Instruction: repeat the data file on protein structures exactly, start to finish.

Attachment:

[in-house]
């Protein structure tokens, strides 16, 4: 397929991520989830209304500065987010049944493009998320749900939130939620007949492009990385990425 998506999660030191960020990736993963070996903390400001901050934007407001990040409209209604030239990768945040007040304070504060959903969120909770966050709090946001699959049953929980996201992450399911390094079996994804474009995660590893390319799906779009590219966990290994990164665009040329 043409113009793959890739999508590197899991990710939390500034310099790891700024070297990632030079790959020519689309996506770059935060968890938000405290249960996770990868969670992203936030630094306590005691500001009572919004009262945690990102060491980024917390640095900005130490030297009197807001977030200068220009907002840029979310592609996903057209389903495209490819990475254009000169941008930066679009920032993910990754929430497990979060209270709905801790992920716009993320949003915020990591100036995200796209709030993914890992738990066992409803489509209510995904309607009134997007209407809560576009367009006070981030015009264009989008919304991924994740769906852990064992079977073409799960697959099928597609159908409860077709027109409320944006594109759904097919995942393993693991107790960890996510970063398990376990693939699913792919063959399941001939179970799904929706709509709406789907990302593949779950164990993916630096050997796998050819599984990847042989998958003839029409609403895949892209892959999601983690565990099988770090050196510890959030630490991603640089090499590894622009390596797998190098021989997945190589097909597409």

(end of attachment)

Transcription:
[in-house]
């Protein structure tokens, strides 16, 4: 397929991520989830209304500065987010049944493009998320749900939130939620007949492009990385990425 998506999660030191960020990736993963070996903390400001901050934007407001990040409209209604030239990768945040007040304070504060959903969120909770966050709090946001699959049953929980996201992450399911390094079996994804474009995660590893390319799906779009590219966990290994990164665009040329 043409113009793959890739999508590197899991990710939390500034310099790891700024070297990632030079790959020519689309996506770059935060968890938000405290249960996770990868969670992203936030630094306590005691500001009572919004009262945690990102060491980024917390640095900005130490030297009197807001977030200068220009907002840029979310592609996903057209389903495209490819990475254009000169941008930066679009920032993910990754929430497990979060209270709905801790992920716009993320949003915020990591100036995200796209709030993914890992738990066992409803489509209510995904309607009134997007209407809560576009367009006070981030015009264009989008919304991924994740769906852990064992079977073409799960697959099928597609159908409860077709027109409320944006594109759904097919995942393993693991107790960890996510970063398990376990693939699913792919063959399941001939179970799904929706709509709406789907990302593949779950164990993916630096050997796998050819599984990847042989998958003839029409609403895949892209892959999601983690565990099988770090050196510890959030630490991603640089090499590894622009390596797998190098021989997945190589097909597409």